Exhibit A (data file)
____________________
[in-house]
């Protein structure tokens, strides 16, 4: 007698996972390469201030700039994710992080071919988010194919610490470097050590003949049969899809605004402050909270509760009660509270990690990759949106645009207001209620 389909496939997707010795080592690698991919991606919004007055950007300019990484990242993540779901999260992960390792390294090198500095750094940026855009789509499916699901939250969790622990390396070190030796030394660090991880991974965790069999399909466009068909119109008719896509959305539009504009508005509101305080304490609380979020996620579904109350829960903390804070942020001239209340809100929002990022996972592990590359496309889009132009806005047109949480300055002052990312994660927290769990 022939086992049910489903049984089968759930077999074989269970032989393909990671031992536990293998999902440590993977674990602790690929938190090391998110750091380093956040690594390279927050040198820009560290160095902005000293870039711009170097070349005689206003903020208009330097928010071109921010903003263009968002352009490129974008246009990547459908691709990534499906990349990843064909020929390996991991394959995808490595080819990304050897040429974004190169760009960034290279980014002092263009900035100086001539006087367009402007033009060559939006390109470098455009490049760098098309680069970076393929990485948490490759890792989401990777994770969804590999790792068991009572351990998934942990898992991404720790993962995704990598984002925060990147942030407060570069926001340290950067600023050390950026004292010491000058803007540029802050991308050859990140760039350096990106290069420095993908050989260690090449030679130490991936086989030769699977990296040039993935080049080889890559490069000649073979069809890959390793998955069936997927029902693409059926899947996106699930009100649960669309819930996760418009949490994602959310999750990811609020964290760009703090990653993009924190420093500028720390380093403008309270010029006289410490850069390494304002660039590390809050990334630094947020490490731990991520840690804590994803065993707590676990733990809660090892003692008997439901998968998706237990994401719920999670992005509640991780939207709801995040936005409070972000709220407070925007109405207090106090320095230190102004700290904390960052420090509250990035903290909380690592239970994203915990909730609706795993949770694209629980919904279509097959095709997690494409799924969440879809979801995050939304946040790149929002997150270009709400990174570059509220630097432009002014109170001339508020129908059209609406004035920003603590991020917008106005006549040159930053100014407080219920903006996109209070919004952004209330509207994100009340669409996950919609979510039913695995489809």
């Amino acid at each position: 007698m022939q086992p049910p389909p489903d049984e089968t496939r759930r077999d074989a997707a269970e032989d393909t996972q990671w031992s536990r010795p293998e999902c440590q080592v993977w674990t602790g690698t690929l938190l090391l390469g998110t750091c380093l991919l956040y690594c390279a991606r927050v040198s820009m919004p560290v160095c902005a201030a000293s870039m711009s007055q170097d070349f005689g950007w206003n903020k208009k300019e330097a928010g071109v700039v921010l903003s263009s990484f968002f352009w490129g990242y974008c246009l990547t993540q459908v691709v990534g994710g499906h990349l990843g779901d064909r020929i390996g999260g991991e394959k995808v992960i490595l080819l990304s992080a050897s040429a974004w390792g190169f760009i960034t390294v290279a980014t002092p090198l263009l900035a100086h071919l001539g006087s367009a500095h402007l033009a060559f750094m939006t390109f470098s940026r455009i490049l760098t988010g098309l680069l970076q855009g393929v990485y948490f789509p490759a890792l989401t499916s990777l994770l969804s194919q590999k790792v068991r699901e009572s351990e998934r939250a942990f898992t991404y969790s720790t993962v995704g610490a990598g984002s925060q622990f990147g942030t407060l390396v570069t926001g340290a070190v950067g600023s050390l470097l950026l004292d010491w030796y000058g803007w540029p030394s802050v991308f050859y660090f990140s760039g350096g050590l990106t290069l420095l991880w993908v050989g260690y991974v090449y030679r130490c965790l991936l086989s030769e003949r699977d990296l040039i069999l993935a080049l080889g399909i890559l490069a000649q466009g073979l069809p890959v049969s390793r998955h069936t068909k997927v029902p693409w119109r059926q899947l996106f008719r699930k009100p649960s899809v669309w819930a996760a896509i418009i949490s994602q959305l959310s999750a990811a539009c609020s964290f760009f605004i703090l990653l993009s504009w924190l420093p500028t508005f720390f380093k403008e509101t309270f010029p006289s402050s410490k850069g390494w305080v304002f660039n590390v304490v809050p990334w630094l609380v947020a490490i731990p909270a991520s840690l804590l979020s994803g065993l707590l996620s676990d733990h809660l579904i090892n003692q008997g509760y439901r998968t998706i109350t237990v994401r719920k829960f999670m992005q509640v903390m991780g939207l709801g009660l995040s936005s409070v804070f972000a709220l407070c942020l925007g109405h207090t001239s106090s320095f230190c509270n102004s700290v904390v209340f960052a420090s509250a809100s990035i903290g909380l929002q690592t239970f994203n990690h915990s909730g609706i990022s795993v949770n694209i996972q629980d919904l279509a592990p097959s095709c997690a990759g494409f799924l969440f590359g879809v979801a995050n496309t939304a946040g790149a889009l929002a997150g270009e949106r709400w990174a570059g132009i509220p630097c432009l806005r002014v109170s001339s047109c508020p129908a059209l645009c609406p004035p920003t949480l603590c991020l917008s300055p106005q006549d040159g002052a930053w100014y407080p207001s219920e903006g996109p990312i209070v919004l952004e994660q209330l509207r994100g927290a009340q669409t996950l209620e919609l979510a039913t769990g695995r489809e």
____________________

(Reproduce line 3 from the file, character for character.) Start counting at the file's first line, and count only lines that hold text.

């Amino acid at each position: 007698m022939q086992p049910p389909p489903d049984e089968t496939r759930r077999d074989a997707a269970e032989d393909t996972q990671w031992s536990r010795p293998e999902c440590q080592v993977w674990t602790g690698t690929l938190l090391l390469g998110t750091c380093l991919l956040y690594c390279a991606r927050v040198s820009m919004p560290v160095c902005a201030a000293s870039m711009s007055q170097d070349f005689g950007w206003n903020k208009k300019e330097a928010g071109v700039v921010l903003s263009s990484f968002f352009w490129g990242y974008c246009l990547t993540q459908v691709v990534g994710g499906h990349l990843g779901d064909r020929i390996g999260g991991e394959k995808v992960i490595l080819l990304s992080a050897s040429a974004w390792g190169f760009i960034t390294v290279a980014t002092p090198l263009l900035a100086h071919l001539g006087s367009a500095h402007l033009a060559f750094m939006t390109f470098s940026r455009i490049l760098t988010g098309l680069l970076q855009g393929v990485y948490f789509p490759a890792l989401t499916s990777l994770l969804s194919q590999k790792v068991r699901e009572s351990e998934r939250a942990f898992t991404y969790s720790t993962v995704g610490a990598g984002s925060q622990f990147g942030t407060l390396v570069t926001g340290a070190v950067g600023s050390l470097l950026l004292d010491w030796y000058g803007w540029p030394s802050v991308f050859y660090f990140s760039g350096g050590l990106t290069l420095l991880w993908v050989g260690y991974v090449y030679r130490c965790l991936l086989s030769e003949r699977d990296l040039i069999l993935a080049l080889g399909i890559l490069a000649q466009g073979l069809p890959v049969s390793r998955h069936t068909k997927v029902p693409w119109r059926q899947l996106f008719r699930k009100p649960s899809v669309w819930a996760a896509i418009i949490s994602q959305l959310s999750a990811a539009c609020s964290f760009f605004i703090l990653l993009s504009w924190l420093p500028t508005f720390f380093k403008e509101t309270f010029p006289s402050s410490k850069g390494w305080v304002f660039n590390v304490v809050p990334w630094l609380v947020a490490i731990p909270a991520s840690l804590l979020s994803g065993l707590l996620s676990d733990h809660l579904i090892n003692q008997g509760y439901r998968t998706i109350t237990v994401r719920k829960f999670m992005q509640v903390m991780g939207l709801g009660l995040s936005s409070v804070f972000a709220l407070c942020l925007g109405h207090t001239s106090s320095f230190c509270n102004s700290v904390v209340f960052a420090s509250a809100s990035i903290g909380l929002q690592t239970f994203n990690h915990s909730g609706i990022s795993v949770n694209i996972q629980d919904l279509a592990p097959s095709c997690a990759g494409f799924l969440f590359g879809v979801a995050n496309t939304a946040g790149a889009l929002a997150g270009e949106r709400w990174a570059g132009i509220p630097c432009l806005r002014v109170s001339s047109c508020p129908a059209l645009c609406p004035p920003t949480l603590c991020l917008s300055p106005q006549d040159g002052a930053w100014y407080p207001s219920e903006g996109p990312i209070v919004l952004e994660q209330l509207r994100g927290a009340q669409t996950l209620e919609l979510a039913t769990g695995r489809e």